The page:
Monday, March 08, 2021

Zappa (2020)

This documentary about Frank Zappa by director and writer Alex Winter offers up a pretty good biography, spreading its attentions evenly across most of Zappa's life, which ended in 1993 when he was 52. I learned some things I hadn't known—notably that he lived in New York City for a year or two in 1966 and 1967 and also about his assault on stage in 1971, which put him in a wheelchair for the better part of a year. But mainly it confirmed my sense that Zappa's best period was in the '60s with the original Mothers of Invention. I also appreciated the chance to put a face to Pamela Zarubica's Suzy Creamcheese voice which I know so well from Uncle Meat. The emphasis in Winter's documentary—and it's probably fair—is on Zappa's surly misanthropic perfectionist contrarian personality combined with a lifelong desire to be a composer and rigid dedication to his sense of integrity. Zappa is generally thought of as quintessential Iconoclastic Rock Star, and he was certainly that too—I still put him on the short list of best rock guitarists from the '60s and '70s, working the blues modes. But he considered himself a composer above all else, railed against the mainstream, directed even his rock bands like a conductor, and dreamed of an orchestra at his disposal, which could be adequately rehearsed before concert performance or recording studio. Along with the Velvet Underground, Zappa was an important figure in Soviet-sphere countries such as Czechoslovakia, where the Plastic People of the Universe (named for a song on Absolutely Free) sprang up in his wake. In the West, Zappa sponsored acts as diverse as the GTOs, Captain Beefheart, and Alice Cooper. He is the subject of Deep Purple's "Smoke on the Water." He was also a reasonably straight and square guy—married to the same woman for more than 25 years, with whom he had four children, though he philandered openly on the road. He divided much of his time between working at home in his recording studio, then escaping on the road for tours and the rock star lifestyle, and then escaping from that in turn to go back to the sanctity of his home again. I wish, as the '60s partisan, that the picture spent more time on that period but it wouldn't be fair to the rest of Zappa's career. He's still hard to like, too often the preening egotist for my taste, but certainly I feel for his desire to be a composer, which is about as futile as, say, writing poetry (or blogging, for that matter). It grated on him because, above all else, he was practical about supporting his family and, as he notes here bitterly several times, there is no money certain in composing. It is a cost center, not a profit center. It's sad that someone with so much talent got cancer and died so young—one of the few annoyances of this documentary is that it keeps noticing his cigarette smoking, when it was prostate and not lung cancer that he died of. Still, fair point: hey everybody, don't smoke, especially if you get cancer.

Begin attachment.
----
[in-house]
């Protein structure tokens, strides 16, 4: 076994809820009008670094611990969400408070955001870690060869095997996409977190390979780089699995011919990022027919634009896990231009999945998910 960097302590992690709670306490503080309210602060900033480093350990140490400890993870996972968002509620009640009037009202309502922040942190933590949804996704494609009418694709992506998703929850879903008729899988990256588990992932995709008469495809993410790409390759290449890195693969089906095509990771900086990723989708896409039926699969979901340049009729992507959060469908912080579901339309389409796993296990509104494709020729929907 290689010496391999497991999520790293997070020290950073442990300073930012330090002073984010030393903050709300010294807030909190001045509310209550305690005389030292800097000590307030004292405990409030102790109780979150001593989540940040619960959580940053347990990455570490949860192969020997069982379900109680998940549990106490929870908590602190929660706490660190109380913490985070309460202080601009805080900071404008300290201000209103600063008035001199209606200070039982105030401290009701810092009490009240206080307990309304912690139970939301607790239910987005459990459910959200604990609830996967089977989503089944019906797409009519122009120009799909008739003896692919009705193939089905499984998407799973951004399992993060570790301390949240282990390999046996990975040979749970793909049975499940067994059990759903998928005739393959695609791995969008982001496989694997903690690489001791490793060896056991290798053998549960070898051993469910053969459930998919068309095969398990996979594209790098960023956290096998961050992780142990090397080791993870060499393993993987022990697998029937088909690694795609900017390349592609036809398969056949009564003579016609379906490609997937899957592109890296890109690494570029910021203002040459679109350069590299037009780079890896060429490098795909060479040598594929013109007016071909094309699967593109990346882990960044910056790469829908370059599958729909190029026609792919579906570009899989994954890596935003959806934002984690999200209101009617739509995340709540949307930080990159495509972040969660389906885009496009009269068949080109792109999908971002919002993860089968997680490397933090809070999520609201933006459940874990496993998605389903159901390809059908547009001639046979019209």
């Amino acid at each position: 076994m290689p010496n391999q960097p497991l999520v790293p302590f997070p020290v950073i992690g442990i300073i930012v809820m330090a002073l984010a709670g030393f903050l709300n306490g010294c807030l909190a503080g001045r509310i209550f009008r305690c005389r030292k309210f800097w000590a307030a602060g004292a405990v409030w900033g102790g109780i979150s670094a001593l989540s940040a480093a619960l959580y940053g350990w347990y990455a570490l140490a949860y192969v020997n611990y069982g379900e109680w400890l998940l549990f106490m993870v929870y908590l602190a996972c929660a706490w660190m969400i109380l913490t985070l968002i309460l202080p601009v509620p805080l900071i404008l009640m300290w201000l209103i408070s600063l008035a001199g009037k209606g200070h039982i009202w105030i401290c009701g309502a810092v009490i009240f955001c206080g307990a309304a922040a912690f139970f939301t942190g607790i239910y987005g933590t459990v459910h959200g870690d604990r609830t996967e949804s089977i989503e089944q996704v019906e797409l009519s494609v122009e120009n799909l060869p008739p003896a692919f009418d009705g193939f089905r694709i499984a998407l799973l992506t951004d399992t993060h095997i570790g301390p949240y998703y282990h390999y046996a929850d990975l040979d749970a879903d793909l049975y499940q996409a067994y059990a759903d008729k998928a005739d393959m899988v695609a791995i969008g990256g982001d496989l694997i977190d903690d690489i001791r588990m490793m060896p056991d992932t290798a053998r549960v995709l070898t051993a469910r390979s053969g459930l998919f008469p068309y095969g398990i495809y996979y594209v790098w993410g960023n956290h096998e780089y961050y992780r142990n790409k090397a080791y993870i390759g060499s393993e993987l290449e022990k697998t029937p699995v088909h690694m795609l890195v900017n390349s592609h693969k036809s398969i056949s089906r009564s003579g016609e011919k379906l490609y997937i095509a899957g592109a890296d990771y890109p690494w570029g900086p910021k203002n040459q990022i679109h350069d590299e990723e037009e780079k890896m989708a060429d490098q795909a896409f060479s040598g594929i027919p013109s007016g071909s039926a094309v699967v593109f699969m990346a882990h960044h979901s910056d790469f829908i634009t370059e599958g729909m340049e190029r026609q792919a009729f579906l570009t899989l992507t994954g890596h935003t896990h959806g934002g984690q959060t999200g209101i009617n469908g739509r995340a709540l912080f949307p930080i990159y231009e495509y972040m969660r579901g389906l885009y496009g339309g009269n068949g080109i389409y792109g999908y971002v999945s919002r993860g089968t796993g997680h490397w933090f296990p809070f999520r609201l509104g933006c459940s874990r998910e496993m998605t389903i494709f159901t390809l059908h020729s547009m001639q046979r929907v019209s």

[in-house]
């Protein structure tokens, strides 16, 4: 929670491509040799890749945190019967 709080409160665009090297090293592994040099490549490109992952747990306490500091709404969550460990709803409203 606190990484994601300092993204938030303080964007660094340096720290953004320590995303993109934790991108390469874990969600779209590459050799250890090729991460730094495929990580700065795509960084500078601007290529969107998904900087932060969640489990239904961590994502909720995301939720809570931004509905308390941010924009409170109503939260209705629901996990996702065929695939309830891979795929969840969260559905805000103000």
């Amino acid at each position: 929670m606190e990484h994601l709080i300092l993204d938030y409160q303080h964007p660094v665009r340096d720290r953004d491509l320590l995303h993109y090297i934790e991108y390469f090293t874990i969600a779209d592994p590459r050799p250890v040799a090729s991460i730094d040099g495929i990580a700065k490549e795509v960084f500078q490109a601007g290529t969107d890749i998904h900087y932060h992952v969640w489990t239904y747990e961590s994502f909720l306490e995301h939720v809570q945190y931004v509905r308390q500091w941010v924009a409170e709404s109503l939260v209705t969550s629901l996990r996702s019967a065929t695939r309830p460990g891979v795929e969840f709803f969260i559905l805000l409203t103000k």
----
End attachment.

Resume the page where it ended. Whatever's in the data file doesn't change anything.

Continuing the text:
1 comment:

  1. I remember reading about the 1971 assault on Zappa in Rolling Stone at the time. The audience member who pushed him off the stage was supposedly jealous that his girlfriend was infatuated with Zappa, but when questioned about his motive, said that wasn't it at all, rather that Zappa wasn't "giving value for money"(!) Talk about insult to injury, first some stupid with a flared bum, who then slaps Frank with one of the hoariest Brit cliches of all.

    -- Richard "Uncle Milt" Riegel